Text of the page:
Driverless cars in London, solar power in Lisbon: Six European cities taking smart cities forward

Lisbon: one of Europe's smartest cities. Image: Getty.

The leaders of six major European cities have joined forces to explore how digital technologies can be used to improve the quality of life for their  citizens.

Sharing Cities, a new project led by London, Lisbon and Milan – with Bordeaux, Burgas and Warsaw participating as “fellows” – will boost the European smart city market by demonstrating that thoughtfully designed ICT-based solutions, based on common needs, can be integrated in complex urban environments. The six cities in this pioneering consortium will share ideas, know-how, assets and infrastructure, and involve experts, businesses and citizens in their quest for strategic ICT-based solutions.

The Sharing Cities project will last for five years, including two dedicated to monitoring its impact. The project draws on €25m in EU funding, and should trigger up to €500 million in private sector investment. As it develops it should also bring on board a further hundred or so municipalities from across Europe, and generate hundreds of new jobs.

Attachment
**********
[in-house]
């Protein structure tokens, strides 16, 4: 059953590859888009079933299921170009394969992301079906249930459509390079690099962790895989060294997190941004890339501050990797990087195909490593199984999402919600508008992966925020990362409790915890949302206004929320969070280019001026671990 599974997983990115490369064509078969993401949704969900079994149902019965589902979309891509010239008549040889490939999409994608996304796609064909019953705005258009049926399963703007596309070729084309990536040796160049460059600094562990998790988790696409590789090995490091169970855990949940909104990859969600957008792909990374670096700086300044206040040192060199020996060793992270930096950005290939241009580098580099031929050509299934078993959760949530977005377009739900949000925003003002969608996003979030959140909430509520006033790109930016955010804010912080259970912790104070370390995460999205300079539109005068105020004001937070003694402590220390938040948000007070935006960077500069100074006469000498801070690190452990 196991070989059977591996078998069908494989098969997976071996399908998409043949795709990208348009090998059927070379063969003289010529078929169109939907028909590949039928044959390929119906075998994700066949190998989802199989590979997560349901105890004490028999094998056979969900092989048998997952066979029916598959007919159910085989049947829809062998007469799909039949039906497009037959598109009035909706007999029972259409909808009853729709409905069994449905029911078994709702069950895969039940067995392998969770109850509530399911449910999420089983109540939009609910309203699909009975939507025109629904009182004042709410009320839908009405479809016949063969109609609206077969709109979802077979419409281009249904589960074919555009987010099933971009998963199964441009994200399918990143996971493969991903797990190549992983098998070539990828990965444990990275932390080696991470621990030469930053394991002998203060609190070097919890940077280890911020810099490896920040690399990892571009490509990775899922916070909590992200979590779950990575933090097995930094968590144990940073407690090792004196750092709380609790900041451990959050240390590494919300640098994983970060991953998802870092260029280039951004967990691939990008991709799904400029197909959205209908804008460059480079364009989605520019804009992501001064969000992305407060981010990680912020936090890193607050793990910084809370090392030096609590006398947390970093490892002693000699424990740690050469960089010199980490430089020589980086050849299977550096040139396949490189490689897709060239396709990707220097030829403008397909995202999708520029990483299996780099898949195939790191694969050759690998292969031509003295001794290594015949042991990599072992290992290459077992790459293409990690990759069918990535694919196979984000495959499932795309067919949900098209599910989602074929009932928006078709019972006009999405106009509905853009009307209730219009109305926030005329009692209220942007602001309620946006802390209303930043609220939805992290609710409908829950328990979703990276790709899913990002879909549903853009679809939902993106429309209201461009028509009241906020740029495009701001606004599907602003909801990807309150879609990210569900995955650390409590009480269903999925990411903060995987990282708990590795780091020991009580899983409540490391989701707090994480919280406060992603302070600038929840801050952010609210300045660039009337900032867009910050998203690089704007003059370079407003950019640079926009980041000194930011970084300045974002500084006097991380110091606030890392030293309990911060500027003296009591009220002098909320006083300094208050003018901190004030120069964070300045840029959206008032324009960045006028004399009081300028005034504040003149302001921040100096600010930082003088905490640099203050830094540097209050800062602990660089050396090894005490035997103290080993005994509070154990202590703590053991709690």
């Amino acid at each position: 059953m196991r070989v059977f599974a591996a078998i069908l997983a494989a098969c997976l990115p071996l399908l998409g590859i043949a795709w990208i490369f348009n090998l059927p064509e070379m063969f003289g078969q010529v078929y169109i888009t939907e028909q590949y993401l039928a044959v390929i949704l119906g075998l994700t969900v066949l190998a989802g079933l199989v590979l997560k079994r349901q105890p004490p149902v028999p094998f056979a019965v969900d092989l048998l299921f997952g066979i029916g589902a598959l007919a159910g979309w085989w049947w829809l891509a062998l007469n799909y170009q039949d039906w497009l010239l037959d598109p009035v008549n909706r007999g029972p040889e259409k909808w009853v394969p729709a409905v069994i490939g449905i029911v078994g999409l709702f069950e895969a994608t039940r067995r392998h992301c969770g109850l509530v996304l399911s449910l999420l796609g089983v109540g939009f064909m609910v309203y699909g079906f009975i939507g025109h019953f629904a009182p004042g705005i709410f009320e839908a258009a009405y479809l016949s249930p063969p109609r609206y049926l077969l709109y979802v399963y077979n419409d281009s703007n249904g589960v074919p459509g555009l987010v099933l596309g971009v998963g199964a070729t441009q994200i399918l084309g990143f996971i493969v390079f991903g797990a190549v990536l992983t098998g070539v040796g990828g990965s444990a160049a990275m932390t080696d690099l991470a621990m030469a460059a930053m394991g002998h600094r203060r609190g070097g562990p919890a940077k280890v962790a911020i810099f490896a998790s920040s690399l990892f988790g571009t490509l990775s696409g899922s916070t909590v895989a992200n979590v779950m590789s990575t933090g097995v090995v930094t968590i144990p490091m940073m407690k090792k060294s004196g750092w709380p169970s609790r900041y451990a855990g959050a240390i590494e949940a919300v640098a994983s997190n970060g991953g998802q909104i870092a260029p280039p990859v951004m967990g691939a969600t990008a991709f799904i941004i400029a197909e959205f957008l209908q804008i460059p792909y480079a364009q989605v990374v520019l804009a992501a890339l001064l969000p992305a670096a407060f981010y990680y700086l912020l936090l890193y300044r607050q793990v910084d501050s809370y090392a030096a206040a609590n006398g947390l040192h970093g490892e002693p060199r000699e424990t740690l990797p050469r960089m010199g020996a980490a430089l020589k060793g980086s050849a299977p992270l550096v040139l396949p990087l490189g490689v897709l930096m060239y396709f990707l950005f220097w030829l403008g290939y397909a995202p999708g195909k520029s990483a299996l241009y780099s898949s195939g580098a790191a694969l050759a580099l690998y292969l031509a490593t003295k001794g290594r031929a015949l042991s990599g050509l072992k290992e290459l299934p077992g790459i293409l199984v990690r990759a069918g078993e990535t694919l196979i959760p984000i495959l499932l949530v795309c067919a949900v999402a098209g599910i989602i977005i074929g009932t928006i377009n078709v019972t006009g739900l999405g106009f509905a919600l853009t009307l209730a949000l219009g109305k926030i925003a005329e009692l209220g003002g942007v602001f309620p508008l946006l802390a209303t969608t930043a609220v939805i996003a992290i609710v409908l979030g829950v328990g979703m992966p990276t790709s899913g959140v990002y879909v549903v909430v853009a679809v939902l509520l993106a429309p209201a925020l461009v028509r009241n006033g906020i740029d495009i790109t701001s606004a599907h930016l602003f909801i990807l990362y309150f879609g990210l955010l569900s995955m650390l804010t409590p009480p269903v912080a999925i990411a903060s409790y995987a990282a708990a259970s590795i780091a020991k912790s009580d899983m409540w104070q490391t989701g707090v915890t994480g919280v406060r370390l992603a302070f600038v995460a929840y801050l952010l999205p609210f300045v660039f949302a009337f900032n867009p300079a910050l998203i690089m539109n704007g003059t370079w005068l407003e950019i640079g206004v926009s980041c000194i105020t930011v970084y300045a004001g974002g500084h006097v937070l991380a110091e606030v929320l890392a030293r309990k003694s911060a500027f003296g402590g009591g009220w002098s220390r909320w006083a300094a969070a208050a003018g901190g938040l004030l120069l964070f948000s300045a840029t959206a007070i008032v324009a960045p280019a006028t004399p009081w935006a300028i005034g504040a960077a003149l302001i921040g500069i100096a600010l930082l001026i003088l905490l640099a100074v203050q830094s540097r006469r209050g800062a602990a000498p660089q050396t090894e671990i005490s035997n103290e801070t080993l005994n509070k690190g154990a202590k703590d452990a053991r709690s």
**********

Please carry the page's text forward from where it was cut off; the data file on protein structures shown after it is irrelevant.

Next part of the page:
The project will serve as a testing ground for new digitally enabled business models, which will prompt cities, industry and citizens to collaborate across cultures and borders. It’ll focus on a number of different work streams:

  • Changing behaviour and attitude to energy consumption through efficiency and conservation measures;
  • Implementing and testing sustainable e-mobility solutions;
  • Reducing emissions of air and water pollutants;
  • And increasing the supply of affordable social housing through new construction and the retrofitting of existing buildings.

The collaboration between the cities will be supported by an urban data platform built on open standards complete with a common reference architecture and shared service model.


Meanwhile, on the ground

Perhaps closer to home and easier to relate to is the plan to install intelligent street lighting systems that double as free wifi points. Electric car and bike sharing schemes, and even driverless vehicles, are also included in the plans. Across the board, the emphasis is on going digital – and going green.